The House of Quality (HOQ) is a diagram used by a product development team during the initial stage of the QFD process.
It uses a planning matrix to define the relationship between customer requirements and the capability of the product and the company to satisfy these requirements. Because this matrix looks like a house, where customer requirements and product attributes resemble the main living quarters, competitive analysis resembles the porch, and the correlation matrix resembles the roof, it is called House of Quality.
HOQ encompasses different QFD elements used for understanding customer requirements and aligning business processes to meet these customer requirements.
It starts with customer requirements. The customers for a product or service are identified and their requirements from the product or service are gathered using different tools such as focus groups, surveys, and customer experiences. A structured list of customer requirements is then drawn by analyzing and organizing this data using tools such as affinity diagrams and tree diagrams.
Importance ratings are used for quantify the customer requirements and rated according to their importance on a scale of 1 to 5. This rating will be used in the relationship matrix at a later stage.
Another element is the Competitive analysis where customers views about the competition are gathered through research to provide a better understanding of the market. Here, the customers rate an organization’s products or services against competitors’ products or services. Also, Technical requirements that are not known to customers are identified and documented. These requirements generally stem from management or regulatory standards that a product must meet.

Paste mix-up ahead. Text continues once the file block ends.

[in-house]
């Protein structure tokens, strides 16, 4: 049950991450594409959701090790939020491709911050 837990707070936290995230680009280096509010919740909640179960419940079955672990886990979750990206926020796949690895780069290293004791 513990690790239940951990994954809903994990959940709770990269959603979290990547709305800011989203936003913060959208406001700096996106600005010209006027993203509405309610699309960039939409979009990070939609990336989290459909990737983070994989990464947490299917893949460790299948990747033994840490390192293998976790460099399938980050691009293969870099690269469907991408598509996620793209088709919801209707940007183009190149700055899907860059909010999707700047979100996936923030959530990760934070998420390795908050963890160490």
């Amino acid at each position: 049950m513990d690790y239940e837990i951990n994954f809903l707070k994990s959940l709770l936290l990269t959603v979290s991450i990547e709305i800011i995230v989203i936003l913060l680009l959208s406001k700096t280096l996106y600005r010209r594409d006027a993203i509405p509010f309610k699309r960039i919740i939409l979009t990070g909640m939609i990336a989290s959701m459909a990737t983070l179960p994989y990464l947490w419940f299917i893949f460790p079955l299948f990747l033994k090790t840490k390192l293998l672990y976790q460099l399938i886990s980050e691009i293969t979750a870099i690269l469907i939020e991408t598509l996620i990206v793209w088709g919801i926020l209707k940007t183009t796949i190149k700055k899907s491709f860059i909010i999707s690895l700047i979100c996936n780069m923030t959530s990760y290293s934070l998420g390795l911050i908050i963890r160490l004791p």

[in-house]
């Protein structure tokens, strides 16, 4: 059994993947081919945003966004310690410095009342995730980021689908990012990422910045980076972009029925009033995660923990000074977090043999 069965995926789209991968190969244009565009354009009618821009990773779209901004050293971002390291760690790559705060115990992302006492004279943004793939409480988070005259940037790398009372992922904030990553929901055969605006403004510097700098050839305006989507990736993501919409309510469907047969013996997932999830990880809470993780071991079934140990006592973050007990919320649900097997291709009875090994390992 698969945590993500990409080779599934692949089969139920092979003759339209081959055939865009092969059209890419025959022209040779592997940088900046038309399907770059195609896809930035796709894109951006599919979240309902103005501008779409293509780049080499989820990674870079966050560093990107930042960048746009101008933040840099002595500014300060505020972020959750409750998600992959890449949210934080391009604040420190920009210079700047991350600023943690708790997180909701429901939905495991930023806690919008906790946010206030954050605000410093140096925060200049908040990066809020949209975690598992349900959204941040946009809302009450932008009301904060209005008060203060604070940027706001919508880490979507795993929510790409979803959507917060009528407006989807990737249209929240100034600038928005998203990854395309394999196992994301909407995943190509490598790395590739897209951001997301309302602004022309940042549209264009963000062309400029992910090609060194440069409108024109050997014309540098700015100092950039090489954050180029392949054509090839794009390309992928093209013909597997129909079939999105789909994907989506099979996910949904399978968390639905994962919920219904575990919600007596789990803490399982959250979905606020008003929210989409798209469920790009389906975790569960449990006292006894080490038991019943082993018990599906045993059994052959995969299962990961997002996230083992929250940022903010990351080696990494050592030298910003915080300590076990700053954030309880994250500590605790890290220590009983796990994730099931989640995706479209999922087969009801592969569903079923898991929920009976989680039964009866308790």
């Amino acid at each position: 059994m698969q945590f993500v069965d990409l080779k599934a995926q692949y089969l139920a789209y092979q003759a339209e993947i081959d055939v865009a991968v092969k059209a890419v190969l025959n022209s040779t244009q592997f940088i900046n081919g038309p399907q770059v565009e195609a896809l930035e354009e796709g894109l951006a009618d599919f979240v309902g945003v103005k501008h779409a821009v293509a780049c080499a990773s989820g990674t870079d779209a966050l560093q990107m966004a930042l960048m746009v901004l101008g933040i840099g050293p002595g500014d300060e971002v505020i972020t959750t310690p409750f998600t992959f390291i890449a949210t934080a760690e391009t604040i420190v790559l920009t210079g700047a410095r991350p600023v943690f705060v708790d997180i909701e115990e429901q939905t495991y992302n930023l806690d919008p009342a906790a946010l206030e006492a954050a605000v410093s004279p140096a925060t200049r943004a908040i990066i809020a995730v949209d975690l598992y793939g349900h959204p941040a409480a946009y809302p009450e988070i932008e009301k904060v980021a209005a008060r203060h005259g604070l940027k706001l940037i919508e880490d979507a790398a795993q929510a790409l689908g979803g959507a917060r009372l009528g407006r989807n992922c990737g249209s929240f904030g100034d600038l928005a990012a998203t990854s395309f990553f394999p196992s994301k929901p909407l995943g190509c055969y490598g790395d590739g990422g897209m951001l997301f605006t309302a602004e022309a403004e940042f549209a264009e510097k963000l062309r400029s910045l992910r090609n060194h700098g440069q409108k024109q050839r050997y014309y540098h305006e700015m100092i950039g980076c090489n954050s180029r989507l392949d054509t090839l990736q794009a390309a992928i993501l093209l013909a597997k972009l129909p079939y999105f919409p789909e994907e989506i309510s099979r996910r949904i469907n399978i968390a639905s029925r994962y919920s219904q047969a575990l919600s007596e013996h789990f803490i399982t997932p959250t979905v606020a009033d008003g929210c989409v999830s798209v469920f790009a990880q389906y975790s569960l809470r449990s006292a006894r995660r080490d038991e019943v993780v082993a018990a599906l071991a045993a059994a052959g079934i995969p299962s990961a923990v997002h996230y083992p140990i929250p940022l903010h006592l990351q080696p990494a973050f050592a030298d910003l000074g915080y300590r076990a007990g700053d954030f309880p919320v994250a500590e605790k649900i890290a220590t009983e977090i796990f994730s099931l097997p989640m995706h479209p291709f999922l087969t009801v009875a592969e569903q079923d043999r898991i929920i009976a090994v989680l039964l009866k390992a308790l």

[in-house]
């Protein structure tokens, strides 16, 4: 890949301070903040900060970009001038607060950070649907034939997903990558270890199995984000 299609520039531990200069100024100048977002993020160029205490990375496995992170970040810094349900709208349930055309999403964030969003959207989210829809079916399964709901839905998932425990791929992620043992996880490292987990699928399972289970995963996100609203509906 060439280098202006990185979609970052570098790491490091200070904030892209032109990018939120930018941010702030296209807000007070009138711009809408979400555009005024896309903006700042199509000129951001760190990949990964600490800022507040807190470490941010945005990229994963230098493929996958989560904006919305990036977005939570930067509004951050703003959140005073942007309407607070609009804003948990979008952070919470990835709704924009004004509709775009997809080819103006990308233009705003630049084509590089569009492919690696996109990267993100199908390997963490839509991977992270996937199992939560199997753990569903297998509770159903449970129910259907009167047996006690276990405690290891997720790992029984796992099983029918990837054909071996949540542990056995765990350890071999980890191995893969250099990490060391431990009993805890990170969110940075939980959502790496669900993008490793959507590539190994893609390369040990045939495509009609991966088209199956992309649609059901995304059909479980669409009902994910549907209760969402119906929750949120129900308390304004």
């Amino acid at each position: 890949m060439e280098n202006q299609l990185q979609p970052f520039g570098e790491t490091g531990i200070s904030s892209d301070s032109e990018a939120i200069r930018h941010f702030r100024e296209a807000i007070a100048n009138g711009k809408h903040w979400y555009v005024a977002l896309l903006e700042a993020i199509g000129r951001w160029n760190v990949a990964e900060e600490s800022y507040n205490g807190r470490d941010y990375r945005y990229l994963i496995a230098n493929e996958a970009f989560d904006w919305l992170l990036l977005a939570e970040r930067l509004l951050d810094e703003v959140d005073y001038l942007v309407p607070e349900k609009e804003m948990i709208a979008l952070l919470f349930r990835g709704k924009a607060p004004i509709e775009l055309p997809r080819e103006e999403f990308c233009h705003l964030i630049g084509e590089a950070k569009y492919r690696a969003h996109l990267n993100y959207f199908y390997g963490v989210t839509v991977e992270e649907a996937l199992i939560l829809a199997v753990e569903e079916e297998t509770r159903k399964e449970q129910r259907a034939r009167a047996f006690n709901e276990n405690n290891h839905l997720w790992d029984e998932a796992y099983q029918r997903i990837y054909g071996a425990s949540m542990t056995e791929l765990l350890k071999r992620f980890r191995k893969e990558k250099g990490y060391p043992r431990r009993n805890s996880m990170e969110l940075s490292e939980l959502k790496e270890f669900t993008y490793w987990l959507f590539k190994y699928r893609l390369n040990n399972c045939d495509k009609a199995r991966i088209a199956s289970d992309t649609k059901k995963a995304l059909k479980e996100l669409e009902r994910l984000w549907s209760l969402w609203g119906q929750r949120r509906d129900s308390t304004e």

Relationship matrix defines the relationship between customer requirements and an organization’s ability to meet those requirements is determined. The relationship between the two factors is classified as weak, moderate, or strong and given the values of 1, 3, and 9, respectively. Even, in Importance weighting rating, Customer requirements are weighted according to their importance for defining and prioritizing key criteria. The relative importance of customer needs and the company’s and competitor’s performance are taken into account while calculating this. Target values for each product or service attributes, known as technical descriptors, that can be used as benchmarks against competitors’ target values are established. These target values are the “how much” of these product or service attributes.
The technical descriptors are compared with the competitors’ technical descriptors using scientific analytical techniques to assess their properties is called Engineering analysis. This also includes reverse engineering competitors’ products or services to determine the values for their technical descriptors. Correlation matrix is the relationship among customer requirements are analyzed to identify correlated requirements. The relationships are then ranked for determining areas of improvement that need to be focused upon.